It’s been said that “You are what you eat,” but that’s not completely true, because in actuality, you are what you digest. In this episode, I will explain digestion and what happens after we take our first bite. Also discussed will be problems that can occur when digestion is faulty. Some of these problems include acne, allergies, arthritis, autism, cancer, chronic fatigue syndrome, chronic heart failure, depression, diabetes, obesity, and psoriasis. There are several ways to improve digestion including improving the diet, with God’s help, adding probiotics and prebiotics, drinking plenty of water, and taking supplements, when necessary.
Caring for a parent or spouse whose health is in decline, or a child with special needs, can turn the world upside down. The emotional fallout can be devastating, but it doesn’t have to be that way. Empathic guidance from an expert who’s been there can help. Barry Jacobs, PsyD, has studied family caregiving and counseled caregivers for many years. His no-nonsense advice, The Emotional Survival Guide for Caregivers, helps family members navigate tough decisions and make the most of their time together as they care for an aging parent, a spouse, or a child with special needs. This edition of A Caring Place features an important conversation with Dr. Jacobs about caregivers being honest about the level of commitment they’re able to make. He speaks of tasks that all should attend to during their caregiving experience. He emphasizes the need for clear communication with each other in the family unit, and the importance of involving siblings, in-laws and significant others. While acknowledging their guilt, stress, and fatigue, he helps caregivers reaffirm emotional connections worn thin by the routine of daily care.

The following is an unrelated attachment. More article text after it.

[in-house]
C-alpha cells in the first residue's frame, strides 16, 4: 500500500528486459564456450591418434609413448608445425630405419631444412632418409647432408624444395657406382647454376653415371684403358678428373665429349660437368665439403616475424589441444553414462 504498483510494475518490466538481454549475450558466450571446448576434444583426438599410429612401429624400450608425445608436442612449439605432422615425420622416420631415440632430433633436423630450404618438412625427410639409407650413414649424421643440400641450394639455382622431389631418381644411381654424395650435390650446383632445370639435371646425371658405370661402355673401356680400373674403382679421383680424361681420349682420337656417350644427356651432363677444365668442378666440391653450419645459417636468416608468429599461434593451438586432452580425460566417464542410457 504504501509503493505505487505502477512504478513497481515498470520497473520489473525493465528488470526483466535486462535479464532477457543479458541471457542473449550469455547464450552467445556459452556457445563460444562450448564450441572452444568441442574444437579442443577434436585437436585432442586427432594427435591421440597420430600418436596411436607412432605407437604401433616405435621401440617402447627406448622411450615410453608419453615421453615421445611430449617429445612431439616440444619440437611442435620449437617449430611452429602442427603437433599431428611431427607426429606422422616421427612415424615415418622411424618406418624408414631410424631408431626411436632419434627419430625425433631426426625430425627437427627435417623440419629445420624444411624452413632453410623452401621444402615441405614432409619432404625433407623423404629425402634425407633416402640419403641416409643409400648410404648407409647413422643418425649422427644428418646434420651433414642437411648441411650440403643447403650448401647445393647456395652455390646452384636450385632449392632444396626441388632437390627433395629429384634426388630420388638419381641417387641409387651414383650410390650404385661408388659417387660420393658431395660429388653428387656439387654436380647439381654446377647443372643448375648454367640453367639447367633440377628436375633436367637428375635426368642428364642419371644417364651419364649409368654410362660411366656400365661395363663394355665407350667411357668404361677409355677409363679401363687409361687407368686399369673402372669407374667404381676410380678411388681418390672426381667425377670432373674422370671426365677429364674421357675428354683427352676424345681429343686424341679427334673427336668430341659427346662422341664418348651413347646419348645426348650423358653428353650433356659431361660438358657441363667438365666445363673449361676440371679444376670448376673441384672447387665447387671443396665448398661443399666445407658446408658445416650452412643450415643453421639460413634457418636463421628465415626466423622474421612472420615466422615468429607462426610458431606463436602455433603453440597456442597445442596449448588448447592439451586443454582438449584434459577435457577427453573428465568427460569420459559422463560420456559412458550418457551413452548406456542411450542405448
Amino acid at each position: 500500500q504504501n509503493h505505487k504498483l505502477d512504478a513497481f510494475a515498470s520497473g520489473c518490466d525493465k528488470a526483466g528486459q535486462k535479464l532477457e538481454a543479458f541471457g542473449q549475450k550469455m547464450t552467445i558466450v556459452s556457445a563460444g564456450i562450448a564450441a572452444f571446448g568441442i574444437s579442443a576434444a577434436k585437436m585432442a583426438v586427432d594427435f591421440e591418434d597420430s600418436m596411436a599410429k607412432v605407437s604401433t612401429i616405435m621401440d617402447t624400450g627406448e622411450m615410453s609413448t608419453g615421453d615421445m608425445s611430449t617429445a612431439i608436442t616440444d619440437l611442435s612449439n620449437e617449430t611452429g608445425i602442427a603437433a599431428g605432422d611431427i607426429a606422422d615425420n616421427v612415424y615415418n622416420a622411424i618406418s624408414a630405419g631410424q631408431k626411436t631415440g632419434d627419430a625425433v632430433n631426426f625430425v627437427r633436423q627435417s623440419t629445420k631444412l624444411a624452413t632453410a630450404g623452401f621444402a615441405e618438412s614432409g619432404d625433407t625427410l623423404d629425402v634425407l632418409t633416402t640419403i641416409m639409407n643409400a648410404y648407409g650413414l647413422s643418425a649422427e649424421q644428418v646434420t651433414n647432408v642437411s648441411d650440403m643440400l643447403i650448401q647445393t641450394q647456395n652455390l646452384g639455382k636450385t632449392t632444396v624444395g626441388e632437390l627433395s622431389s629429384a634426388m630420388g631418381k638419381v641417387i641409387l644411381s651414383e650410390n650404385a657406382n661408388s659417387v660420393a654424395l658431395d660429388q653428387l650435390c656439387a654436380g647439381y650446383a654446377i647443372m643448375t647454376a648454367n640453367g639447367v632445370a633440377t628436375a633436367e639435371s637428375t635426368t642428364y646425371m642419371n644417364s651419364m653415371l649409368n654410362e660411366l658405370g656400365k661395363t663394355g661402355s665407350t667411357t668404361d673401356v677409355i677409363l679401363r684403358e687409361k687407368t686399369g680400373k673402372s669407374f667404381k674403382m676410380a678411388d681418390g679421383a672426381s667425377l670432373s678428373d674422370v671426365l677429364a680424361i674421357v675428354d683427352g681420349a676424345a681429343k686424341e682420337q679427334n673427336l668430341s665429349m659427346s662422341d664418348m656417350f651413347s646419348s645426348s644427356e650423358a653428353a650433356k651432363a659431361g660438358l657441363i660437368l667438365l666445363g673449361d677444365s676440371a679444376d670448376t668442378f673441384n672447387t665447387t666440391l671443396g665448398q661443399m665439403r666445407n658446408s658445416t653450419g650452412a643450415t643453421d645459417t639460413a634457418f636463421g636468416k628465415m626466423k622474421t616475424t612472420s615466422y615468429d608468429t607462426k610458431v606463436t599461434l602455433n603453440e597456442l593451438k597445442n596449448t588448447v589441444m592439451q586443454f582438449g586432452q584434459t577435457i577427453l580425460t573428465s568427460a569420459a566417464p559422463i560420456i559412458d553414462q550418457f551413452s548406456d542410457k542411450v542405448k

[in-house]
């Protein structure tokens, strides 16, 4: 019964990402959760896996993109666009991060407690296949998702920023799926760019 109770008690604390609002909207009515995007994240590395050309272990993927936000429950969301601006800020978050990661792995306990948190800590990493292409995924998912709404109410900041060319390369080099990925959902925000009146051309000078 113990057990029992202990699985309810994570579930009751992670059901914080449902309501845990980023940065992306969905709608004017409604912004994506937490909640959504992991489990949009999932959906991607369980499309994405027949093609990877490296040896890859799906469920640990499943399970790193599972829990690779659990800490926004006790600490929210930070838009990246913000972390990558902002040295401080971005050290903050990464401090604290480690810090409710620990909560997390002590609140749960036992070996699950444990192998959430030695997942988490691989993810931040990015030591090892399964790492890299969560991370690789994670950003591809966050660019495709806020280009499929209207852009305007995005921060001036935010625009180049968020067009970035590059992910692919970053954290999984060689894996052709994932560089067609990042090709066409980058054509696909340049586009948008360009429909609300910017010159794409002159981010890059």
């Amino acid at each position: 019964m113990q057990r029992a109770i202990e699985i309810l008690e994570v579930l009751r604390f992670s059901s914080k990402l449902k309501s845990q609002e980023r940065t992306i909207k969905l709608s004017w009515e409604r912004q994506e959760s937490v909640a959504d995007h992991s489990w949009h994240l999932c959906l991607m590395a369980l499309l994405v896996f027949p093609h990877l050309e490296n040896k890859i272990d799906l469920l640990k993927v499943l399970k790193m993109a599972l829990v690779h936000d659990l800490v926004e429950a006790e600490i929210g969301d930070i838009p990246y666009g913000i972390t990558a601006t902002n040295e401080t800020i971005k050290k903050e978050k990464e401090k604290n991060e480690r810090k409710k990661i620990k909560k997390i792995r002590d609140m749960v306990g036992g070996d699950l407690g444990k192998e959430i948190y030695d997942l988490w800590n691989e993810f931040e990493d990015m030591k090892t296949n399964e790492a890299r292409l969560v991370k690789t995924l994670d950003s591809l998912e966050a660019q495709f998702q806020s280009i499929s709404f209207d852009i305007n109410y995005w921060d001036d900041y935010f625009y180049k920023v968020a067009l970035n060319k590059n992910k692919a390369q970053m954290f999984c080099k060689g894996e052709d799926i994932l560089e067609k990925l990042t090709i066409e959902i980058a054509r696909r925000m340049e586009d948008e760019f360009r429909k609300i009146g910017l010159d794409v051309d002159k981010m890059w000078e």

Bio- Program guest Barry Jacobs, PsyD is a clinical psychologist, family therapist and author of the book, The Emotional Survival Guide for Caregivers- Looking After Yourself and Your Family While Helping an Aging Parent(Guilford, 2006). Dr. Jacobs is one of the nation’s leading thinkers, writers, and educators about family caregiving. He serves on the AARP’s Caregivers Advisory Panel, is the spokesperson on family caregiving for the American Heart Association, and served on the American Psychological Association’s Presidential Task Force on Caregiving that produced the Caregiver Briefcase website. He has haled adjunct faculty positions at Temple University School of Medicine, University of Pennsylvania School of Nursing, and the Institute for Clinical Psychology of Widener University.